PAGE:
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Garden photography can easily become a treasure of garden design history.
It is not just an image of a few flowers, but a photo can enlighten a viewer in what is important in designing beds and other areas in the home landscape.
That is the message of photographer Frances Benjamin Johnston (1864-1952) in her early twentieth century work in gardens and photography.
She pioneered the use of magic lantern slides in lectures dealing with the landsape.
The Smithsonian’s Archives of American Gardens (online as well) has a collection of lantern slides. Johnston’s collection is at the Library of Congress.
Sam Waters traces FBJ’s journey in his colorful book Gardens for a Beautiful America: 1895-1935.
Johnston became a speaker much in demand, helped largely by her extensive slide collection.
The format of a lecture with slides was just at its beginning stages at the turn of the twentieth century.
Her focus was always on garden design, and the slides helped immensely.
She was teaching her audience the principles of garden design.
The magic slide included two layers of glass.
It began with a photo of the garden. Then someone, or several people if needed, would paint the colors of the photo to bring out the beauty of the flowers, shrubs, perennials, annuals, and lawn.
The slide would also include in the garden design walkways, fountains, and vases filled with flowers.
Think of the old-fashioned slide show with Kodak trays of slides to guide the speaker with some direction in his/her comments. The magic lantern is basically an early example of that same process.
When FBJ began her lecture tour, landscape architects were just entering the arena of garden design as an art form and their work as a a profession. The slides helped immensely, especially because the gardens were usually from a household or site that had a lot of money to spend on design and materials.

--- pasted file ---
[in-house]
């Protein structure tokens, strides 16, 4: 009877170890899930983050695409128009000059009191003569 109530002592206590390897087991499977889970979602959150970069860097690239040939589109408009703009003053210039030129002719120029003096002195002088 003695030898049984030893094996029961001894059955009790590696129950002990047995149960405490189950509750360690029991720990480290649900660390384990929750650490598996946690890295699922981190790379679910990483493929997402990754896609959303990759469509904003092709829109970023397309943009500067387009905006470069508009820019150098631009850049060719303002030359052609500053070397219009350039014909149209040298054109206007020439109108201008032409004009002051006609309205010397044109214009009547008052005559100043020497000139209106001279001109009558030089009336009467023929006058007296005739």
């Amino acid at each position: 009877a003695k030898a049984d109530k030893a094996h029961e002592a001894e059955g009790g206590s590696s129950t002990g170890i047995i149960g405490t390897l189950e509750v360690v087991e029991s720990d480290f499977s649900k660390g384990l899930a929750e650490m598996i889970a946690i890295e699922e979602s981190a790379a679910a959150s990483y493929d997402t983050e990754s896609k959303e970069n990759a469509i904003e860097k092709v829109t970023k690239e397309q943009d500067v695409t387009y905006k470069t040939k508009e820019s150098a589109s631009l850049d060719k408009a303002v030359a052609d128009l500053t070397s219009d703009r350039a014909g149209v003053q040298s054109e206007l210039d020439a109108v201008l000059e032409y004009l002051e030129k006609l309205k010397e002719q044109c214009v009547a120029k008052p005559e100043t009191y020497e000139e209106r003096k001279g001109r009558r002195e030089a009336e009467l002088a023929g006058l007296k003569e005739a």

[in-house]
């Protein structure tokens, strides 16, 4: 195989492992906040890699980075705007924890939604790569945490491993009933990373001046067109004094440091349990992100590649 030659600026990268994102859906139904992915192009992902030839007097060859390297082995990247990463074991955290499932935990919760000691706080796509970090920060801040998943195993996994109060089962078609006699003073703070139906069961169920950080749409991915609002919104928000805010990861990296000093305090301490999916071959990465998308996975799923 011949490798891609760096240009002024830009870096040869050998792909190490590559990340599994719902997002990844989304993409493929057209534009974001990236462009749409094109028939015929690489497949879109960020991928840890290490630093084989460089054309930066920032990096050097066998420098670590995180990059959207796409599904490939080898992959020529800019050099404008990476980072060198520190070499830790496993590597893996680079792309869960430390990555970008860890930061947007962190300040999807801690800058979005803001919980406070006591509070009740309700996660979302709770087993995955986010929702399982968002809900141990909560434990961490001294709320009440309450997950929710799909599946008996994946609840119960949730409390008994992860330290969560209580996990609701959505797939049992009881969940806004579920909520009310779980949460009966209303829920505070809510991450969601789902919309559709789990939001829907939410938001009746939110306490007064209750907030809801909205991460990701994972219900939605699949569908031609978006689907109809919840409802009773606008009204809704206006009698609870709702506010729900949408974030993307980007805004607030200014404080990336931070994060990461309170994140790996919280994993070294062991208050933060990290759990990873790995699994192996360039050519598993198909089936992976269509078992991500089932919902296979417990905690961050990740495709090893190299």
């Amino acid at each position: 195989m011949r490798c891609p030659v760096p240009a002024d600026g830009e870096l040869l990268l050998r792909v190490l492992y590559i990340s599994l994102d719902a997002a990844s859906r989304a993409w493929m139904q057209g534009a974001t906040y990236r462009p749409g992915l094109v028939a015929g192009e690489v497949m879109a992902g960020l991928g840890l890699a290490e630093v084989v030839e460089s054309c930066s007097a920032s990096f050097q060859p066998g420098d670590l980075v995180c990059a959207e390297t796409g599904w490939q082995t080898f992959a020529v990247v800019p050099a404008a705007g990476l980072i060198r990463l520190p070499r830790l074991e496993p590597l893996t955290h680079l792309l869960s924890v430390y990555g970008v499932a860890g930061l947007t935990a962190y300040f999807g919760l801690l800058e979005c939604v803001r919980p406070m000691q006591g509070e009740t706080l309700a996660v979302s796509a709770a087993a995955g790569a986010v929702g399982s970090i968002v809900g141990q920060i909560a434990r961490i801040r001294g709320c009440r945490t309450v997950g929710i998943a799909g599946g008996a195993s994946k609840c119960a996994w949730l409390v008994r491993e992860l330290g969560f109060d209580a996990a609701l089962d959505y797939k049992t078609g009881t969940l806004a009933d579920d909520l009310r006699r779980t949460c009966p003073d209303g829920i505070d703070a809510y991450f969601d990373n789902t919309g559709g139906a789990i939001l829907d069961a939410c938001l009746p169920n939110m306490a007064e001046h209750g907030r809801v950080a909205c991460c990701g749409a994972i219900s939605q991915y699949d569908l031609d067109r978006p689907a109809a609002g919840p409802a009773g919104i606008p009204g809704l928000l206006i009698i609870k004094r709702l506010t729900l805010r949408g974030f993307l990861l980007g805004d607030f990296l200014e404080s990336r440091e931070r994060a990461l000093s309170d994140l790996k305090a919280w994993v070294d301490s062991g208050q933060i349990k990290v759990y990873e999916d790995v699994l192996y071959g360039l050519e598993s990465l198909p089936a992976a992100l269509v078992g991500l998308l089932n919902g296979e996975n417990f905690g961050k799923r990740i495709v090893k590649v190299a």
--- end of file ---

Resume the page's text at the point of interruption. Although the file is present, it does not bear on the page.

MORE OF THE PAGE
Waters writes, “Johnson used the medium of lantern slide presentation and its dynamic potential to tell stories and teach design principles.”
He mentions too the importance of the garden club.
Waters writes, “By the late 1920s, Johnston and her colleagues were influencing garden design as the Garden Club of America had anticipated.”
In 1917 Arthur Curtis James and his wife Harriet Parsons James decided they would hire the Olmsted firm to design and install a Blue Garden in their Newport, Rhode Island seaside property.
The flowers and many stone and. wooden features displayed a blue color.
FBJ took a photo of the garden which became a slide she later used in her garden lectures. [below]
In the photo perennials provided an expansive array of blue, blue-purple, and white flowers, while leaves of all shades of green through gray offered texture – some vertical and strappy, others feathery and shiny
In 2019 a neighbor bought the property and restored the long-neglected garden with the help of the material including drawings from the Olmsted firm.